Tuesday, March 31, 2009

Control Chart

Control charts provide a way of objectively defining a process and variation. They establish measures on a process, improve process analysis and allow process improvements to be based on facts. Note: variation is briefly described here to put control charts in perspective.
The intent of a control chart is to determine if a process is statistically stable and then to monitor the variation of stable process where activities are repetitive. There are two types of variation:
Common or random causes of variation – are inherent in every system over time, and are a part of the natural operation of the system. Resolving common cause problems requires a process change.

· Special causes of variation – are not part of the system all the time. They result from some special circumstance and require changes outside the process for resolution.

Common causes of variation are typically due to many small random sources of variation. The sum of these sources of variation determines the magnitude of the proc­ess’s inherent variation due to common causes.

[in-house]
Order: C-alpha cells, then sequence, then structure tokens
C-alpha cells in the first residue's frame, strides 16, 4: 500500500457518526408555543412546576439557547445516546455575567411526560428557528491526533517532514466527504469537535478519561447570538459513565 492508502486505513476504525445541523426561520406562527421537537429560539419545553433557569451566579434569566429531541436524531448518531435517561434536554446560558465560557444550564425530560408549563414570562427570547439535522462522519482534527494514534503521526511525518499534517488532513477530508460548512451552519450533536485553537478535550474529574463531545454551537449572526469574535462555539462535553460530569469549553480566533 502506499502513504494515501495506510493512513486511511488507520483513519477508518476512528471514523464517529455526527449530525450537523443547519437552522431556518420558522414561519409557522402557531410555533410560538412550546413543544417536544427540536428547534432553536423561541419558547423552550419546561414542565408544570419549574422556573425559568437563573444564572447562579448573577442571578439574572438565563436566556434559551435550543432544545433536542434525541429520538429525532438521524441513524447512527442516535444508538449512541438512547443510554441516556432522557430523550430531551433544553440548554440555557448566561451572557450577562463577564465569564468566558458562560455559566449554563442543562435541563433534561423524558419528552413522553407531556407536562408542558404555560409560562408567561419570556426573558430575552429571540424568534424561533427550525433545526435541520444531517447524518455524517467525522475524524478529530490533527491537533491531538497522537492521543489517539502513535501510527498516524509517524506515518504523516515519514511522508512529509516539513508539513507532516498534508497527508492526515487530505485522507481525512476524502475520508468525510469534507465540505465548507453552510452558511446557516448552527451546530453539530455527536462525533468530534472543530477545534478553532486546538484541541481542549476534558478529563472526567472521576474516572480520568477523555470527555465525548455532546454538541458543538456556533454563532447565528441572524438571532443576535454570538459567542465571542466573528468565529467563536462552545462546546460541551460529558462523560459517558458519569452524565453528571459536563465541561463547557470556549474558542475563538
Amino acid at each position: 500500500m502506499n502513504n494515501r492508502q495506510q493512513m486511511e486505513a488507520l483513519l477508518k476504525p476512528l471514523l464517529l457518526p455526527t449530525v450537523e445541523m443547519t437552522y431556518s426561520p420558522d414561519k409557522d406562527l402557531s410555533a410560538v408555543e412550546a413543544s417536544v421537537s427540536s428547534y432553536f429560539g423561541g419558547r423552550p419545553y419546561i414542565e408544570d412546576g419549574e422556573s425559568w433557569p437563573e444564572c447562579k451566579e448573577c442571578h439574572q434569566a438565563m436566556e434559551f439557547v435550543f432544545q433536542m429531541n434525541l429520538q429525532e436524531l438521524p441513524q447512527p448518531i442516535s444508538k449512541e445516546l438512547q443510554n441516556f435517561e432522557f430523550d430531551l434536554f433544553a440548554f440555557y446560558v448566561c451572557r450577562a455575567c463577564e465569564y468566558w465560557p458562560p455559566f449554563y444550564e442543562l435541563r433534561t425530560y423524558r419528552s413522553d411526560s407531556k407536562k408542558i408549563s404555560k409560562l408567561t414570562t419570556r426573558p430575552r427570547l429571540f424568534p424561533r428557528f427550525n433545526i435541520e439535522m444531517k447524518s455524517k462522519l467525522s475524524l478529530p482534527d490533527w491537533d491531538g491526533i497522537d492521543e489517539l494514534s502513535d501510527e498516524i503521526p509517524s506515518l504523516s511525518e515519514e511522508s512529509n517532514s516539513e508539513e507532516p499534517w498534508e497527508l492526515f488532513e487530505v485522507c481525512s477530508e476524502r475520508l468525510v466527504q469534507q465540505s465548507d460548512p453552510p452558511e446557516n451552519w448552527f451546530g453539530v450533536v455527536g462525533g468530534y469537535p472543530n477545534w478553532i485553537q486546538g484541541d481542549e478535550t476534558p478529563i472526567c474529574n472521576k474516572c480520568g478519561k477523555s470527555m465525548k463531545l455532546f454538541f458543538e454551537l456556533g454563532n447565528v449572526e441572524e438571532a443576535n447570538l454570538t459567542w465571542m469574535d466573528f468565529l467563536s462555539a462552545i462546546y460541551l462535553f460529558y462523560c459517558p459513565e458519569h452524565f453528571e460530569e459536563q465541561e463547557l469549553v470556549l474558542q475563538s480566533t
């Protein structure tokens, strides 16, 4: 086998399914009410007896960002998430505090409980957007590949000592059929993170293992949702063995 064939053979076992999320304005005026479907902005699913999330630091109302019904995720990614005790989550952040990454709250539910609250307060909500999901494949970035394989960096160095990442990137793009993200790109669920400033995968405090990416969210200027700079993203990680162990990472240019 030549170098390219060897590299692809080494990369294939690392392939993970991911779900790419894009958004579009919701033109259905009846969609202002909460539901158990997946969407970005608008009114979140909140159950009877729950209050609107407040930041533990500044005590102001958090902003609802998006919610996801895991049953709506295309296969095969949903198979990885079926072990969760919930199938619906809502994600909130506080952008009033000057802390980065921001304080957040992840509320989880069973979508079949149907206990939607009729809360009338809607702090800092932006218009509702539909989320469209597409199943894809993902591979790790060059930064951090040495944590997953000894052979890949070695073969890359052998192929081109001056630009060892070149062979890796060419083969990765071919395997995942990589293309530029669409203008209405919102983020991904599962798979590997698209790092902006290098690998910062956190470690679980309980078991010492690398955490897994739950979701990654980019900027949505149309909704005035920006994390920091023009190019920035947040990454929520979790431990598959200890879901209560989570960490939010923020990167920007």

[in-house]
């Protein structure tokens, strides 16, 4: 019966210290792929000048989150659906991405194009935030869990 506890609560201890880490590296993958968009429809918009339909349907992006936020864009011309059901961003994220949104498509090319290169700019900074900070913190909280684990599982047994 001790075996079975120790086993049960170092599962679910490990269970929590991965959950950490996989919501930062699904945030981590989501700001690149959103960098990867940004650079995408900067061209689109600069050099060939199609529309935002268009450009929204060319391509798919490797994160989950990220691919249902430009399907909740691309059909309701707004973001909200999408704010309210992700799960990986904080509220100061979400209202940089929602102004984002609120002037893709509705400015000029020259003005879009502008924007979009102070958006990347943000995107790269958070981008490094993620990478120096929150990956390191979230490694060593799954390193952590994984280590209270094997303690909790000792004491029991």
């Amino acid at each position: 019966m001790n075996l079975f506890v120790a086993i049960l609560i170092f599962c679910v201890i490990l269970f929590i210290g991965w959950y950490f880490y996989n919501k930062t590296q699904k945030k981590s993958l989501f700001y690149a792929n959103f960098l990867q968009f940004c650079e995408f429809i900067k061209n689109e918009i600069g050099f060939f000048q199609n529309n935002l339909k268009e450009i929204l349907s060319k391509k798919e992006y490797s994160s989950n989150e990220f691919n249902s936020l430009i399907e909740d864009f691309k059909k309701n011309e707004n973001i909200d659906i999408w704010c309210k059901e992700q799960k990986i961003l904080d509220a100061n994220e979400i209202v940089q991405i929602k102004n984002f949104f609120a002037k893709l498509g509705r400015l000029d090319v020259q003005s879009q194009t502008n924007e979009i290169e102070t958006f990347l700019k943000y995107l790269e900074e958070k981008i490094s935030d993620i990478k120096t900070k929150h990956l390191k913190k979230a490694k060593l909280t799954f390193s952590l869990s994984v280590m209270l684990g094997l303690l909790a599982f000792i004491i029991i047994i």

From the sum, the process con­trol limits and current process capa­bil­ity can be deter­mined. Accepted practice uses a width of three standard deviations around the population mean (µ±3δ) to establish the control limits. A process containing only common causes of variation is considered stable, which implies that the variation is predictable within the statistically established control limits.Control Chart

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